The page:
Background: Infantile colics are a common problem in the first months of life. During this period, a process of intestinal colonization rapidly occurs. A difference in the gut microflora could play an important role in the pathogenesis of colics, changing the metabolism of carbohydrates and fatty acids. Actually, in the literature, only few data have been collected about this topic. In this study, we evaluated intestinal microflora in breastfed colicky and non-colicky infants.
Methods: Seventy-one breastfed infants, aged 3.2 +/- 0.6 wk, free from episodes of gastroenteritis and without previous assumption of antibiotic and probiotic drugs, were enrolled in the study. They were divided into two groups: colicky (42 cases) and non-colicky (29 cases), according to Wessel's criteria. Stool samples were collected, diluted and cultured on several selective media to detect lactobacilli, clostridia, gram-negative anaerobes and Enterobacteriaceae. Statistical analysis was performed using Student's t-test, chi2 test and a non-parametric test (Mann-Whitney U-test).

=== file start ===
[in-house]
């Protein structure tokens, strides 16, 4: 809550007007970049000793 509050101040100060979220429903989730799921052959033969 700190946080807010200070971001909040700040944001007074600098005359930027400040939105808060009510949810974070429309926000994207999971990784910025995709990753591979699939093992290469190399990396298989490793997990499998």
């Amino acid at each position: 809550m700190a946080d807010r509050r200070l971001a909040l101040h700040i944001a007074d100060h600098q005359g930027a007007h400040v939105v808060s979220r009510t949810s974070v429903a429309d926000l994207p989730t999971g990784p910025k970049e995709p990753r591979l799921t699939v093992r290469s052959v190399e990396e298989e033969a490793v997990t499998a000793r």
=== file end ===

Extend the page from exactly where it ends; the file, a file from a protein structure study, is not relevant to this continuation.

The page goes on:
Results: Differences in gut microflora were found among colicky and non-colicky infants: colicky infants were less frequently colonized by Lactobacillus spp., and more frequently by anaerobic gram-negative bacteria.
Conclusion: Our study indicates that colicky infants have different patterns of gut microflora. Further studies are required to understand whether gut microflora is the primary cause of colics or its consequence.